Click Next. The OVF Template Details window appears. VMware ESX/ESXi reads the OVA attributes. The details include the product you are installing, the size of the OVA file (download size), and the amount of disk space that needs to be available for the virtual machine (size on disk).

Verify the OVF Template details and click Next. The Name and Location window appears

Either keep the default name for the VM to be deployed in the Name text box or provide a new one and click Next. This name value is used to identify the new virtual machine in the VMware infrastructure so you should use any name that distinguishes this particular VM in your environment.The Host / Cluster window appears

Choose the destination host or HA cluster on which you want to deploy the NCS VM and click Next. The Resource Pool window appears.

If you have more than one resource pool in your target host environment, choose the resource pool to use for the deployment and click Next. The Ready to Complete window appears.

Review the settings shown for your deployment and, if needed, click the Back button to modify any of the settings shown.

Click Finish to complete the deployment. A message notifies you when the installation completes and you can see the NCS Appliance in your inventory.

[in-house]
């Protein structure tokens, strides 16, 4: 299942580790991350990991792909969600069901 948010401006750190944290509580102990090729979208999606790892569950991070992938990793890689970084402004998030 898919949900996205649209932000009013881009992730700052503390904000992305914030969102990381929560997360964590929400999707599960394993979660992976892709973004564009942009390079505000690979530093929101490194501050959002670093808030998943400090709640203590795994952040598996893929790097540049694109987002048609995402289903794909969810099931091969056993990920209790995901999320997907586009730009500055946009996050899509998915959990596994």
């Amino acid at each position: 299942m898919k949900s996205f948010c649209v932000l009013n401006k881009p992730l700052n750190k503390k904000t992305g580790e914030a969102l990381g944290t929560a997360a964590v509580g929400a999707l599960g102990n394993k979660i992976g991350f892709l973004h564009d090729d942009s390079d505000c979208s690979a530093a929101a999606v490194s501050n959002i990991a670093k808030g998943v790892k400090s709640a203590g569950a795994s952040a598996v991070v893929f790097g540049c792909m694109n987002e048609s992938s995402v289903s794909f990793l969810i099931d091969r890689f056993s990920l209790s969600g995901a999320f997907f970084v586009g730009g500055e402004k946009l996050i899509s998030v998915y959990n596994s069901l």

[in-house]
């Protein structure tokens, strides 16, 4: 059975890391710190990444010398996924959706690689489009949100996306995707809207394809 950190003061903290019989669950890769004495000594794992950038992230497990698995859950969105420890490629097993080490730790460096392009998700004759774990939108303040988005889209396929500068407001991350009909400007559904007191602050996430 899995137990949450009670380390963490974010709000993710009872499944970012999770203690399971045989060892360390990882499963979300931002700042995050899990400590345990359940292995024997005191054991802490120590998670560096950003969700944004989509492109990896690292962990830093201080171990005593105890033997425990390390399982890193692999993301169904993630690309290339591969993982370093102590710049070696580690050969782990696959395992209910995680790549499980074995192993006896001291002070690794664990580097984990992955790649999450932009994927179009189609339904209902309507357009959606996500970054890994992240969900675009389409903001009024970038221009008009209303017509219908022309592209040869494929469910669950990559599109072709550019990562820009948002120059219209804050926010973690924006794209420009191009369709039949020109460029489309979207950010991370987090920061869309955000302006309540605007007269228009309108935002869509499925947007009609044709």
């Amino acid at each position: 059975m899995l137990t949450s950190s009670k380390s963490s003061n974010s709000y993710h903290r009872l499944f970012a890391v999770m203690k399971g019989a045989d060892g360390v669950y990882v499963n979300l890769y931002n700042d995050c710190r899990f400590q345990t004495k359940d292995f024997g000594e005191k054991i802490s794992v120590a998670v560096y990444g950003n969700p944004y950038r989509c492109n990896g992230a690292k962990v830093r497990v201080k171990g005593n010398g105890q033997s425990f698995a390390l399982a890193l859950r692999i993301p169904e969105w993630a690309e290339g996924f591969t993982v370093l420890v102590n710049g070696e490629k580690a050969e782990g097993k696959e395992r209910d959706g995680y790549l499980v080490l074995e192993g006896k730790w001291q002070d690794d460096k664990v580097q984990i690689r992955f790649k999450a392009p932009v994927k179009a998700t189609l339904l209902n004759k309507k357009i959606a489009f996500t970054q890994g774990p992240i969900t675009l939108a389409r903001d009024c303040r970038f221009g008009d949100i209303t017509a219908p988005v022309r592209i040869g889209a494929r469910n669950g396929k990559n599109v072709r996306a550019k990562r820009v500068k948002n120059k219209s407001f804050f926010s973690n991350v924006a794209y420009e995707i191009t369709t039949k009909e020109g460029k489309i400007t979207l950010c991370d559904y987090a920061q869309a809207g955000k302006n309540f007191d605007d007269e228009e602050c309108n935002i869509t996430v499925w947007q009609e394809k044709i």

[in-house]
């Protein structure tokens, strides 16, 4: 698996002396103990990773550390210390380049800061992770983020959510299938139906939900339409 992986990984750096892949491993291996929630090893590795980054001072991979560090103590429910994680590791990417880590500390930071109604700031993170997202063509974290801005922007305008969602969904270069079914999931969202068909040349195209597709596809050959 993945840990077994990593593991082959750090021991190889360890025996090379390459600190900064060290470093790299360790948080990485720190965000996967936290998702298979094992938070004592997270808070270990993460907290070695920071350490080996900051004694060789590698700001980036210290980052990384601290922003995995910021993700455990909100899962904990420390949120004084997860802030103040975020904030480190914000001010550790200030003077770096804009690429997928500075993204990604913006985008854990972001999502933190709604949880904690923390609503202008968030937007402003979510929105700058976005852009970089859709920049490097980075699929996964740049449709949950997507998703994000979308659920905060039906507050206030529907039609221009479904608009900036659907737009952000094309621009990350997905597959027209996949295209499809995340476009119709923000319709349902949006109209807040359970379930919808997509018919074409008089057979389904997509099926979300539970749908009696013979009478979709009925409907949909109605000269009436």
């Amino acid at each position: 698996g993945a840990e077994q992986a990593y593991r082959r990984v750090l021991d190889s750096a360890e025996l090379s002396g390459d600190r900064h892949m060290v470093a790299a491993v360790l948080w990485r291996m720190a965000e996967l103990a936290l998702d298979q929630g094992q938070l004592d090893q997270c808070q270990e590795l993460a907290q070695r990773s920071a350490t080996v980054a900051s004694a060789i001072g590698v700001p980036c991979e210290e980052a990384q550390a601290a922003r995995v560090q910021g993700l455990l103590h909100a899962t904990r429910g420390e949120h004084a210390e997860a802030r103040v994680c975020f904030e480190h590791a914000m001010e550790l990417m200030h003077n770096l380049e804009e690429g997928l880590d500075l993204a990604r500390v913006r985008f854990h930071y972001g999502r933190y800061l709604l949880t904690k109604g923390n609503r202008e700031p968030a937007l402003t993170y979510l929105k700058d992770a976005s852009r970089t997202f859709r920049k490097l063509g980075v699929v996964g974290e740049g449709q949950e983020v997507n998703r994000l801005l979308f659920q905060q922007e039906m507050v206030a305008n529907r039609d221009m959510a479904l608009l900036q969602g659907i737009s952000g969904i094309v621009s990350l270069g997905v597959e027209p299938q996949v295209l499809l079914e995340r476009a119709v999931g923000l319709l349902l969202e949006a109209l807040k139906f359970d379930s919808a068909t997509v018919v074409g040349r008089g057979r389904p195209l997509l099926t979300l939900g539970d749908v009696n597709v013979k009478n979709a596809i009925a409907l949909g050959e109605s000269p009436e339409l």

Click Close to dismiss the Deployment Completed Successfully dialog box.

In the vSphere Client, click the NCS Virtual Appliance node in the resource tree. The virtual machine node should appear in the Hosts and Clusters tree below the host, cluster, or resource pool to which you deployed NCS Virtual Appliance.

On the Getting Started tab, click the Power on the virtual machine link under Basic Tasks. The Recent Tasks pane at the bottom of the vSphere Client pane indicates the status of the task associated with powering on the virtual machine. After the virtual machine successfully starts, the status column for the task displays Completed.

Click the Console tab, within the console pane to make the console prompt active for keyboard input.